'What do you think, Penny?' The Chief of Staff turned to M's private secretary who shared the room with him.
"I've told them not to hurry," said Leiter. He rapped on the table with his hook. "We'll have another Martini first and while you drink it you'd better come clean." There was warmth in his smile, but his eyes were watching Bond. "Just tell me one thing. What business have you got with my old friend Shady Tree?" He gave his order to the waiter and sat forward in his chair and waited.
I had at this time written from time to time certain short stories, which had been published in different periodicals, and which in due time were republished under the name of Tales of All Countries. On the 23d of October, 1859, I wrote to Thackeray, whom I had, I think, never then seen, offering to send him for the magazine certain of these stories. In reply to this I received two letters — one from Messrs. Smith & Elder, the proprietors of the Cornhill, dated 26th of October, and the other from the editor, written two days later. That from Mr. Thackeray was as follows:—
They looked roguishly back at him from the shadows. They were the worst. They were nothing. Zero. Baccarat.
Taking it as a whole, I regard this as the best novel I have written. I was never quite satisfied with the development of the plot, which consisted in the loss of a cheque, of a charge made against a clergyman for stealing it, and of absolute uncertainty on the part of the clergyman himself as to the manner in which the cheque had found its way into his hands. I cannot quite make myself believe that even such a man as Mr. Crawley could have forgotten how he got it, nor would the generous friend who was anxious to supply his wants have supplied them by tendering the cheque of a third person. Such fault I acknowledge — acknowledging at the same time that I have never been capable of constructing with complete success the intricacies of a plot that required to be unravelled. But while confessing so much, I claim to have portrayed the mind of the unfortunate man with great accuracy and great delicacy. The pride, the humility, the manliness, the weakness, the conscientious rectitude and bitter prejudices of Mr. Crawley were, I feel, true to nature and well described. The surroundings too are good. Mrs. Proudie at the palace is a real woman; and the poor old dean dying at the deanery is also real. The archdeacon in his victory is very real. There is a true savour of English country life all through the book. It was with many misgivings that I killed my old friend Mrs. Proudie. I could not, I think, have done it, but for a resolution taken and declared under circumstances of great momentary pressure.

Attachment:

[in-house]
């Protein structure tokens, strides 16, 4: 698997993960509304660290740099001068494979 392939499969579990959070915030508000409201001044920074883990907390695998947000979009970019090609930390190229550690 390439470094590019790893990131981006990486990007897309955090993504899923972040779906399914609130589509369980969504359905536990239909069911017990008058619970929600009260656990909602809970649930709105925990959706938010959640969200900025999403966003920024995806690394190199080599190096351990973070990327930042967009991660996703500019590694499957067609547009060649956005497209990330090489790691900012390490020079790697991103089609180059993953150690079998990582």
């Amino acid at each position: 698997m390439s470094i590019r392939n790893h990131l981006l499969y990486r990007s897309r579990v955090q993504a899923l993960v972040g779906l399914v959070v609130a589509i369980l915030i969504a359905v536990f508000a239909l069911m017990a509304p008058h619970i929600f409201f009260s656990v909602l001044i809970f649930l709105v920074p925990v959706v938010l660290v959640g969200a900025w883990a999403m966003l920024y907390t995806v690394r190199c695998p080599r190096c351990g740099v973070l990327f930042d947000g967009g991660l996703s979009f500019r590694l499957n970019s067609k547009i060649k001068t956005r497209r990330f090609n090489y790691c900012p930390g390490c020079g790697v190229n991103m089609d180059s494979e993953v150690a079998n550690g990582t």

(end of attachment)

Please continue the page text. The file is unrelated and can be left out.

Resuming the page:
Then Miss Mills benignantly dismissed me, saying, 'Go back to Dora!' and I went; and Dora leaned out of the carriage to talk to me, and we talked all the rest of the way; and I rode my gallant grey so close to the wheel that I grazed his near fore leg against it, and 'took the bark off', as his owner told me, 'to the tune of three pun' sivin' - which I paid, and thought extremely cheap for so much joy. What time Miss Mills sat looking at the moon, murmuring verses- and recalling, I suppose, the ancient days when she and earth had anything in common.
'Why to London?' returned Ham.
Slither, scrape, rip. His shoulders carefully expanding and contracting; blistered, bloodstained feet scrabbling for the sharp knobs of iron, Bond, his lacerated body tearing its way down the forty feet of shaft, prayed that the girl would have strength to stand it when she followed.
M. drew on his pipe. His eyes through the smoke were bland, scarcely interested. "So that, in theory, there is no reason why this emerald ball should not have been unearthed from the Kremlin, furnished with a faked history to establish ownership, and transferred abroad as a reward to some friend of Russia for services rendered?"